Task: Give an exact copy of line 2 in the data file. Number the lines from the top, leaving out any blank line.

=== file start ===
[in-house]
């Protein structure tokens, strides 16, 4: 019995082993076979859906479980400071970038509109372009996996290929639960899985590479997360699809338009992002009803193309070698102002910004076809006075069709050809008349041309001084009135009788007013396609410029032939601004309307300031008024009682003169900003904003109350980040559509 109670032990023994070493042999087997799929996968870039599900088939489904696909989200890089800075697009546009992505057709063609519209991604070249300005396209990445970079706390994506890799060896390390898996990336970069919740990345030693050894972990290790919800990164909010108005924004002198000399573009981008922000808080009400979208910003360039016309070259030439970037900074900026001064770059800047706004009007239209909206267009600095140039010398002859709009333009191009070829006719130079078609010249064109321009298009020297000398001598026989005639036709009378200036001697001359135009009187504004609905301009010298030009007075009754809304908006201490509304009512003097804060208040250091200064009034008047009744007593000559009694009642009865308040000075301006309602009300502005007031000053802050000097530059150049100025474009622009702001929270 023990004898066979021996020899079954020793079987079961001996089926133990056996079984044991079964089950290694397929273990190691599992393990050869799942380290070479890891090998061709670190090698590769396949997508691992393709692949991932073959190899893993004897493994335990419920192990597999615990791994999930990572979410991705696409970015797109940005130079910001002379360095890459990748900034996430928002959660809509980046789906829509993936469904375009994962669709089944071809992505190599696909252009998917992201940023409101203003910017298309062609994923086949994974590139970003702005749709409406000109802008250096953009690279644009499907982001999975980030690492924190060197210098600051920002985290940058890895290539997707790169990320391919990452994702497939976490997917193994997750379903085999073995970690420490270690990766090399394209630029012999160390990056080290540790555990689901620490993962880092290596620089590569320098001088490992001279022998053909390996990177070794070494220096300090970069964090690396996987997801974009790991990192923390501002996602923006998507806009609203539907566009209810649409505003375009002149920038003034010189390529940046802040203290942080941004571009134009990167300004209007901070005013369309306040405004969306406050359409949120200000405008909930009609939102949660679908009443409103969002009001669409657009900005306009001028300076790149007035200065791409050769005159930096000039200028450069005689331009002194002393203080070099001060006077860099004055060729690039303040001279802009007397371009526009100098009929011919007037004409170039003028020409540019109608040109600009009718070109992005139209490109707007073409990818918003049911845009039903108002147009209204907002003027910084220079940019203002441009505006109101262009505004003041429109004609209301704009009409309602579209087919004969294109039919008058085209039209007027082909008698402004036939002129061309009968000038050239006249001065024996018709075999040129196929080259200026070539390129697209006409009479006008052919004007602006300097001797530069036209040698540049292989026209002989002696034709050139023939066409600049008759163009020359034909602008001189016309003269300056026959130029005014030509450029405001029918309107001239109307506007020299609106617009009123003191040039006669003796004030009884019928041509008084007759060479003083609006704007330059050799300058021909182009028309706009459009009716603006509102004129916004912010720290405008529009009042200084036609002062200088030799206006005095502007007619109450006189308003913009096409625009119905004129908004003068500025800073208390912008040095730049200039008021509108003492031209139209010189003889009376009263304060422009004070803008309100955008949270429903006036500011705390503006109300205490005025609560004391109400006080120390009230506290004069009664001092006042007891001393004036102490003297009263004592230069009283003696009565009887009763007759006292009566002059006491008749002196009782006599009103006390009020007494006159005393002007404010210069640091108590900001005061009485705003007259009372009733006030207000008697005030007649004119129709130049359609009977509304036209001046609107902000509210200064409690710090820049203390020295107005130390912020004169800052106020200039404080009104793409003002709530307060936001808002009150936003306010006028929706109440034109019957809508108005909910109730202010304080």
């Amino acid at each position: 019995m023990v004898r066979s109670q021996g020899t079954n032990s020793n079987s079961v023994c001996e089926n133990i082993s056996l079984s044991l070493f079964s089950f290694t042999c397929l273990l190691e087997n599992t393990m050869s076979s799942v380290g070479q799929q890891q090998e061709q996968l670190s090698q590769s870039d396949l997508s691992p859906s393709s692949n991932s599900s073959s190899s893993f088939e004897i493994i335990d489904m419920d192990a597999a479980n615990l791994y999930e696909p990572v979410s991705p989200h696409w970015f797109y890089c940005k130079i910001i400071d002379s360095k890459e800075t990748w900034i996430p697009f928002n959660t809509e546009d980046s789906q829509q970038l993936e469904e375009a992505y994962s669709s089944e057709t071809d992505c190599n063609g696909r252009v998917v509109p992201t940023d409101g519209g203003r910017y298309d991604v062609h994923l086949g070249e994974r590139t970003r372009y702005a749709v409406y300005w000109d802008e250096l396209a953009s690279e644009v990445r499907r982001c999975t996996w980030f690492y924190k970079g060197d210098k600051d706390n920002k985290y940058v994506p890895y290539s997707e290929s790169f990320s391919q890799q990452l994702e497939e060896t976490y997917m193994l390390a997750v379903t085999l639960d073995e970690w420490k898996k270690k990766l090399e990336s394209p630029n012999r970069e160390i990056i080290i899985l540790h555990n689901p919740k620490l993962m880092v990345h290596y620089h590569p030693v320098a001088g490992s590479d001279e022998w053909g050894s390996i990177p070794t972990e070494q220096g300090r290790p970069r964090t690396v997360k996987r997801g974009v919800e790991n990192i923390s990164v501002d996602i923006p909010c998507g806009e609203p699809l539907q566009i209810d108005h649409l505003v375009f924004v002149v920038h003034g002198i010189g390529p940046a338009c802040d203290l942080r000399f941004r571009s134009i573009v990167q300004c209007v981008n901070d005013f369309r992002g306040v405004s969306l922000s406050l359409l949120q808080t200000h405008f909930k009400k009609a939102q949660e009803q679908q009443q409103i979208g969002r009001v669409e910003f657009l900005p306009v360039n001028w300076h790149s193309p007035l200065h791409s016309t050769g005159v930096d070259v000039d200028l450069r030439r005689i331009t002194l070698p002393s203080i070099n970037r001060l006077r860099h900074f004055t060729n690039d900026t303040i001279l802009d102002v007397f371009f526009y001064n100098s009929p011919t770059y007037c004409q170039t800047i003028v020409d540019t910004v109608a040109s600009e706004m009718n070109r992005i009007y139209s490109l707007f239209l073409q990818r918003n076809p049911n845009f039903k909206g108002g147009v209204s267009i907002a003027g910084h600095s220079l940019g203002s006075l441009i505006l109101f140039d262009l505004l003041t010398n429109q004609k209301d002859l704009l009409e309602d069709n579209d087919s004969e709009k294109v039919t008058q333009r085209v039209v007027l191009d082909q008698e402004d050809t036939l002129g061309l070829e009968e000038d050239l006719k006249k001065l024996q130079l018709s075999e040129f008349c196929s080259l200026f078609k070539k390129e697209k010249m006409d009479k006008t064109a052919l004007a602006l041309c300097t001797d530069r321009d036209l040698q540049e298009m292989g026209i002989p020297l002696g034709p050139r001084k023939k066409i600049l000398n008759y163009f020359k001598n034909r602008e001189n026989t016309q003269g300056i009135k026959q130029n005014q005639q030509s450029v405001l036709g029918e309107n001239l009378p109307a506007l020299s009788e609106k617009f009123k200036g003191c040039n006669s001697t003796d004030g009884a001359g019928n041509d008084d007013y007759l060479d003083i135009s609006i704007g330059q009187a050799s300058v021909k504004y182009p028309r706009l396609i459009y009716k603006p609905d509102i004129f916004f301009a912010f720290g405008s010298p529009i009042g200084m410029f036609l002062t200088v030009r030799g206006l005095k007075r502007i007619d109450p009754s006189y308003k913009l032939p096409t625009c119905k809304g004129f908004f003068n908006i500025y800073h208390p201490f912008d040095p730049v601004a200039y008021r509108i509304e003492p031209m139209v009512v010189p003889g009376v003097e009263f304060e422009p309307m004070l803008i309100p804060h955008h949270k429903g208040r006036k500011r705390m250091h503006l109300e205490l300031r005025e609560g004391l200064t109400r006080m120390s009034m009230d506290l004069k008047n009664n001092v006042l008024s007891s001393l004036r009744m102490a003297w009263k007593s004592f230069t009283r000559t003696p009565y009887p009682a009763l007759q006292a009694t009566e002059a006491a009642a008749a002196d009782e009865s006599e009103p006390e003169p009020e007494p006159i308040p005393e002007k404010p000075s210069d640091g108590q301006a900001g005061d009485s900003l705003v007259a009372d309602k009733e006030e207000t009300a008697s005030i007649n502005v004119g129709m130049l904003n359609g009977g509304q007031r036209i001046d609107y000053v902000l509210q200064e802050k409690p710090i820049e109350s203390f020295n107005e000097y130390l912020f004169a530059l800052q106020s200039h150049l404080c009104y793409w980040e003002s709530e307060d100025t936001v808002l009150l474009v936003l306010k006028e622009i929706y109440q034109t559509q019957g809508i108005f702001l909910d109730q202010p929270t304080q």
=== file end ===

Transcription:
């Protein structure tokens, strides 16, 4: 019995082993076979859906479980400071970038509109372009996996290929639960899985590479997360699809338009992002009803193309070698102002910004076809006075069709050809008349041309001084009135009788007013396609410029032939601004309307300031008024009682003169900003904003109350980040559509 109670032990023994070493042999087997799929996968870039599900088939489904696909989200890089800075697009546009992505057709063609519209991604070249300005396209990445970079706390994506890799060896390390898996990336970069919740990345030693050894972990290790919800990164909010108005924004002198000399573009981008922000808080009400979208910003360039016309070259030439970037900074900026001064770059800047706004009007239209909206267009600095140039010398002859709009333009191009070829006719130079078609010249064109321009298009020297000398001598026989005639036709009378200036001697001359135009009187504004609905301009010298030009007075009754809304908006201490509304009512003097804060208040250091200064009034008047009744007593000559009694009642009865308040000075301006309602009300502005007031000053802050000097530059150049100025474009622009702001929270 023990004898066979021996020899079954020793079987079961001996089926133990056996079984044991079964089950290694397929273990190691599992393990050869799942380290070479890891090998061709670190090698590769396949997508691992393709692949991932073959190899893993004897493994335990419920192990597999615990791994999930990572979410991705696409970015797109940005130079910001002379360095890459990748900034996430928002959660809509980046789906829509993936469904375009994962669709089944071809992505190599696909252009998917992201940023409101203003910017298309062609994923086949994974590139970003702005749709409406000109802008250096953009690279644009499907982001999975980030690492924190060197210098600051920002985290940058890895290539997707790169990320391919990452994702497939976490997917193994997750379903085999073995970690420490270690990766090399394209630029012999160390990056080290540790555990689901620490993962880092290596620089590569320098001088490992001279022998053909390996990177070794070494220096300090970069964090690396996987997801974009790991990192923390501002996602923006998507806009609203539907566009209810649409505003375009002149920038003034010189390529940046802040203290942080941004571009134009990167300004209007901070005013369309306040405004969306406050359409949120200000405008909930009609939102949660679908009443409103969002009001669409657009900005306009001028300076790149007035200065791409050769005159930096000039200028450069005689331009002194002393203080070099001060006077860099004055060729690039303040001279802009007397371009526009100098009929011919007037004409170039003028020409540019109608040109600009009718070109992005139209490109707007073409990818918003049911845009039903108002147009209204907002003027910084220079940019203002441009505006109101262009505004003041429109004609209301704009009409309602579209087919004969294109039919008058085209039209007027082909008698402004036939002129061309009968000038050239006249001065024996018709075999040129196929080259200026070539390129697209006409009479006008052919004007602006300097001797530069036209040698540049292989026209002989002696034709050139023939066409600049008759163009020359034909602008001189016309003269300056026959130029005014030509450029405001029918309107001239109307506007020299609106617009009123003191040039006669003796004030009884019928041509008084007759060479003083609006704007330059050799300058021909182009028309706009459009009716603006509102004129916004912010720290405008529009009042200084036609002062200088030799206006005095502007007619109450006189308003913009096409625009119905004129908004003068500025800073208390912008040095730049200039008021509108003492031209139209010189003889009376009263304060422009004070803008309100955008949270429903006036500011705390503006109300205490005025609560004391109400006080120390009230506290004069009664001092006042007891001393004036102490003297009263004592230069009283003696009565009887009763007759006292009566002059006491008749002196009782006599009103006390009020007494006159005393002007404010210069640091108590900001005061009485705003007259009372009733006030207000008697005030007649004119129709130049359609009977509304036209001046609107902000509210200064409690710090820049203390020295107005130390912020004169800052106020200039404080009104793409003002709530307060936001808002009150936003306010006028929706109440034109019957809508108005909910109730202010304080």